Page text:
Solved Deleting Records Warning (1 Viewer)

MattBaldry

Self Taught, Learn from the Forums
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Hi all,

Is there a ready made code for letting you know which cascading records would be deleted if you delete from a one-to-many table?

Let's say I have a Product that is used on lots of BOMs. If I try to delete that record, I would like it list the BOMs this product appears on.

I did have a search, but I must be using the wrong terms as I couldn't find anything that looked right.

Or is it a case of having a Delete form that opens up and either shows a list of all BOMs it is used on, and no delete button. Or a blank list and a delete button.

~Matt
 
Nothing ready made.

Yes, use a form to display related records that will be deleted.
 
Use a select query.
SQL:
SELECT
   *
FROM
   ChildTable
WHERE
   ParentID = YourProductID
 
Thanks All,

I thought this may have been the case so already started on the form, just in case.

I shall close this down.

~Matt
 
Why would you want to delete an item that is used on other BOMS? I would not allow cascade delete in this situation. Cascade delete should only be specified in a hierarchical relationship where the child records have no meaning without the parent record such as Order/Order details. But I would never allow cascade delete under any conditions between product and order details which is the other side of the order details m-m. So, perhaps there is a business reason for allowing an individual order to be deleted and so you might enable cascade delete on that side of the relationship but never from the product side of the m-m.
 
Why would you want to delete an item that is used on other BOMS? I would not allow cascade delete in this situation. Cascade delete should only be specified in a hierarchical relationship where the child records have no meaning without the parent record such as Order/Order details. But I would never allow cascade delete under any conditions between product and order details which is the other side of the order details m-m. So, perhaps there is a business reason for allowing an individual order to be deleted and so you might enable cascade delete on that side of the relationship but never from the product side of the m-m.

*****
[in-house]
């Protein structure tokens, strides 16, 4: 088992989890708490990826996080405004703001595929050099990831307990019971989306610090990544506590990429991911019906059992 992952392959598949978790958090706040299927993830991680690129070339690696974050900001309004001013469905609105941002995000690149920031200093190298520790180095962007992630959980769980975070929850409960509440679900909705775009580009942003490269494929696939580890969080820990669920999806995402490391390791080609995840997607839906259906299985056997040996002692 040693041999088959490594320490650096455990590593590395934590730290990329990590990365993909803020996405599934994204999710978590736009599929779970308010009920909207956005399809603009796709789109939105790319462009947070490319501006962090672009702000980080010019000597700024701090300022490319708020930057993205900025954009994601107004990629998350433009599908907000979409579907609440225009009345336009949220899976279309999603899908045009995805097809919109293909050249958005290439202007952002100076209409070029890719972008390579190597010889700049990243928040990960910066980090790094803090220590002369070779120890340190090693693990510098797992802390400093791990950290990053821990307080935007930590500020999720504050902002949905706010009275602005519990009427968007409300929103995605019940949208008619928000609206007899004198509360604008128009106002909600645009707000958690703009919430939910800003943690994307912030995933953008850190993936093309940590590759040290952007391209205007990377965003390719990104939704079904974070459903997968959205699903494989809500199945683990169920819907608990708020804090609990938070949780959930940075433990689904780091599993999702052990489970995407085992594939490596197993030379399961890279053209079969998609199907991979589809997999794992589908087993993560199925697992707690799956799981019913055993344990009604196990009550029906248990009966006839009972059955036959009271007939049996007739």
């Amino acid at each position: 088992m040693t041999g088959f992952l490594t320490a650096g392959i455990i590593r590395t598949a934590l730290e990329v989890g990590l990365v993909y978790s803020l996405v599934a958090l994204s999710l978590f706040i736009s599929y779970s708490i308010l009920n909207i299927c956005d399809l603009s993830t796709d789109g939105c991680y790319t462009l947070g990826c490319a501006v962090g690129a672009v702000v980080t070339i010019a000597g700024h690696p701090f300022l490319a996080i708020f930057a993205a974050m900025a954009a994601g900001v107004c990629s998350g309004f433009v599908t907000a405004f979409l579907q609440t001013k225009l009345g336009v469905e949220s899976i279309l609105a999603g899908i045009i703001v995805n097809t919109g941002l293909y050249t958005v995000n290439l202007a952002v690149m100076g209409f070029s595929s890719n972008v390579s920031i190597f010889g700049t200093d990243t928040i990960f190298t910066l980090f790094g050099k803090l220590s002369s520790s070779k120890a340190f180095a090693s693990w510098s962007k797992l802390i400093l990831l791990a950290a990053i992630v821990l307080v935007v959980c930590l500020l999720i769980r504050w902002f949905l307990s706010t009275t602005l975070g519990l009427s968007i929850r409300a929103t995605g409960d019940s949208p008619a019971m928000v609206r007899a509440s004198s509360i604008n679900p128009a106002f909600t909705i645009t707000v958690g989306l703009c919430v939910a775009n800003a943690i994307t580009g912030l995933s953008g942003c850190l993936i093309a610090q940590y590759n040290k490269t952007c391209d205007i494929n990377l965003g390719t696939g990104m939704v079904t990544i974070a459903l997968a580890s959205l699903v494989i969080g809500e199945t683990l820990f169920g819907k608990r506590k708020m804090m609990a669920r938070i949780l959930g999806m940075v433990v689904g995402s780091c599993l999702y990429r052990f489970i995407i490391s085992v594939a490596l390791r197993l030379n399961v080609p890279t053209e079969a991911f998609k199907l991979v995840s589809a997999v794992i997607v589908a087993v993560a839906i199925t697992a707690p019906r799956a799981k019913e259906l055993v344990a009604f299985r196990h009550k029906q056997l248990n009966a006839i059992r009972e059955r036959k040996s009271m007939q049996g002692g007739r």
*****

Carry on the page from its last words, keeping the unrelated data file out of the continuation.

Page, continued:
Hi Pat,

I don't want to delete them as such. I have turned off cascading deletes, but what I did want was a list of the BOMs that would be affected if I did want to delete them. I try to avoid any deletions at all, but I have been requested by the powers above me to allow deletion of products.

So what I wanted from this was a way of people not deleting anything that has related records (turn off cascading deletes) but then tell them why they cannot delete.

I am with you in not deleting stuff.

~Matt
 
Hi Pat,

I don't want to delete them as such. I have turned off cascading deletes, but what I did want was a list of the BOMs that would be affected if I did want to delete them. I try to avoid any deletions at all, but I have been requested by the powers above me to allow deletion of products.

So what I wanted from this was a way of people not deleting anything that has related records (turn off cascading deletes) but then tell them why they cannot delete.

I am with you in not deleting stuff.

~Matt
Do you need to specify all of the the possible BOMs that would be impacted by deleting a product, or do you need to tell the user they can't delete the product because it is used "in one or more BOMs"?

The latter is relatively straightforward. The former could be a lot of additional work.

Do the powers above you want to invest the money (in terms of your salary to do the work) to generate that complete list? If so, it's possible to run a query against the existing records and return a list of all of those BOMs in a form. But unless there is some value to showing the list just to confirm that the product can't be deleted, that seems like a poor ROI on your development time.

Using the form's Error event, you can capture the data error raised when the database engine refuses to delete a record due to a referential integrity constraint, and replace it with a message like "You can't delete Product X because it is already used in one or more existing BOM's"

I would ask the powers that be to confirm they will sign off on a couple of extra hours of work for what seems to me, at any rate, to be minor additional value in the form of a list of existing BOMs.
 
Just FYI, Cascade Delete will not delete any items that have other dependencies.
but what I did want was a list of the BOMs that would be affected if I did want to delete them.
@ebs17 provided the query necessary to find the related items. Do NOT display the list as a query. Display it on a form or report. WHY? Queries display editable data unless you have taken steps to ensure that the query is not updateable. A simple way is to make the query a "totals" query by using group by for each column even though no grouping will actually occur.
 
To me the logical way to do this would be to iterate through the Relations collection and gather up the .Table, and .ForeignTable properties.. This at least would identify all your dependencies.

However, if you want more info then it is somewhat more complex and the documentation about relationships is not only sparse but somewhat arcane, and the ideas above would prevail.
 
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